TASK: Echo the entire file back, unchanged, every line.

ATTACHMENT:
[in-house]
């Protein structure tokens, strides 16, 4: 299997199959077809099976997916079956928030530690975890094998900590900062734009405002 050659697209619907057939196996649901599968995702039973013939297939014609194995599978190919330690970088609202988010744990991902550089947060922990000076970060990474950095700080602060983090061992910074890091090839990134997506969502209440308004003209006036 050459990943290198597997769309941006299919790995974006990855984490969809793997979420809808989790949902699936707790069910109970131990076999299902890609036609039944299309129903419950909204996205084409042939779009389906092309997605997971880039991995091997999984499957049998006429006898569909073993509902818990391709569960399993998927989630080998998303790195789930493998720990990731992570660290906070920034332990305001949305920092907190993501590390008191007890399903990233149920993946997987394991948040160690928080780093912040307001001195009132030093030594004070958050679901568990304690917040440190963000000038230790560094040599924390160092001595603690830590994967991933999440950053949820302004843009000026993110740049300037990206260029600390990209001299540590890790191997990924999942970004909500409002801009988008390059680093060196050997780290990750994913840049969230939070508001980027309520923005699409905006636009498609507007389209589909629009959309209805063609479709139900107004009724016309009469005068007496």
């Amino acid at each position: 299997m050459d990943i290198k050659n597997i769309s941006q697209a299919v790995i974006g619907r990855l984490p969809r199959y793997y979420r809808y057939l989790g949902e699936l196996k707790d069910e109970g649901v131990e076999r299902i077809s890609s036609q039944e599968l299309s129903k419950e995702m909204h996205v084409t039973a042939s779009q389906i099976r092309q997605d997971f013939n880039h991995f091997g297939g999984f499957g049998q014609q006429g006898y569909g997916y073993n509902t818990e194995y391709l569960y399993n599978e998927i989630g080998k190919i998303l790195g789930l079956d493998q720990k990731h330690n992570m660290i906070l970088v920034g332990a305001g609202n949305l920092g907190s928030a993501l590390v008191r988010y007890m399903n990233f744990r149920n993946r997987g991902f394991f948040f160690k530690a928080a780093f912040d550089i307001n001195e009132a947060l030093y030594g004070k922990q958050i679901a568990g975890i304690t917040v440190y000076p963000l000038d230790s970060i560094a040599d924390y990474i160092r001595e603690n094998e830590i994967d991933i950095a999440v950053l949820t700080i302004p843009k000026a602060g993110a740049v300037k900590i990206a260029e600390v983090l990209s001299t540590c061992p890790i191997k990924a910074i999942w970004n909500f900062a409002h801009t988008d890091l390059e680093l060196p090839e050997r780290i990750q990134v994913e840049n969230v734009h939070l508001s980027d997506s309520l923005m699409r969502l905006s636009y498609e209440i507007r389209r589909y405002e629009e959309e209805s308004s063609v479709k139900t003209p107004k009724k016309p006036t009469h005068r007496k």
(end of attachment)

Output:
[in-house]
């Protein structure tokens, strides 16, 4: 299997199959077809099976997916079956928030530690975890094998900590900062734009405002 050659697209619907057939196996649901599968995702039973013939297939014609194995599978190919330690970088609202988010744990991902550089947060922990000076970060990474950095700080602060983090061992910074890091090839990134997506969502209440308004003209006036 050459990943290198597997769309941006299919790995974006990855984490969809793997979420809808989790949902699936707790069910109970131990076999299902890609036609039944299309129903419950909204996205084409042939779009389906092309997605997971880039991995091997999984499957049998006429006898569909073993509902818990391709569960399993998927989630080998998303790195789930493998720990990731992570660290906070920034332990305001949305920092907190993501590390008191007890399903990233149920993946997987394991948040160690928080780093912040307001001195009132030093030594004070958050679901568990304690917040440190963000000038230790560094040599924390160092001595603690830590994967991933999440950053949820302004843009000026993110740049300037990206260029600390990209001299540590890790191997990924999942970004909500409002801009988008390059680093060196050997780290990750994913840049969230939070508001980027309520923005699409905006636009498609507007389209589909629009959309209805063609479709139900107004009724016309009469005068007496």
């Amino acid at each position: 299997m050459d990943i290198k050659n597997i769309s941006q697209a299919v790995i974006g619907r990855l984490p969809r199959y793997y979420r809808y057939l989790g949902e699936l196996k707790d069910e109970g649901v131990e076999r299902i077809s890609s036609q039944e599968l299309s129903k419950e995702m909204h996205v084409t039973a042939s779009q389906i099976r092309q997605d997971f013939n880039h991995f091997g297939g999984f499957g049998q014609q006429g006898y569909g997916y073993n509902t818990e194995y391709l569960y399993n599978e998927i989630g080998k190919i998303l790195g789930l079956d493998q720990k990731h330690n992570m660290i906070l970088v920034g332990a305001g609202n949305l920092g907190s928030a993501l590390v008191r988010y007890m399903n990233f744990r149920n993946r997987g991902f394991f948040f160690k530690a928080a780093f912040d550089i307001n001195e009132a947060l030093y030594g004070k922990q958050i679901a568990g975890i304690t917040v440190y000076p963000l000038d230790s970060i560094a040599d924390y990474i160092r001595e603690n094998e830590i994967d991933i950095a999440v950053l949820t700080i302004p843009k000026a602060g993110a740049v300037k900590i990206a260029e600390v983090l990209s001299t540590c061992p890790i191997k990924a910074i999942w970004n909500f900062a409002h801009t988008d890091l390059e680093l060196p090839e050997r780290i990750q990134v994913e840049n969230v734009h939070l508001s980027d997506s309520l923005m699409r969502l905006s636009y498609e209440i507007r389209r589909y405002e629009e959309e209805s308004s063609v479709k139900t003209p107004k009724k016309p006036t009469h005068r007496k």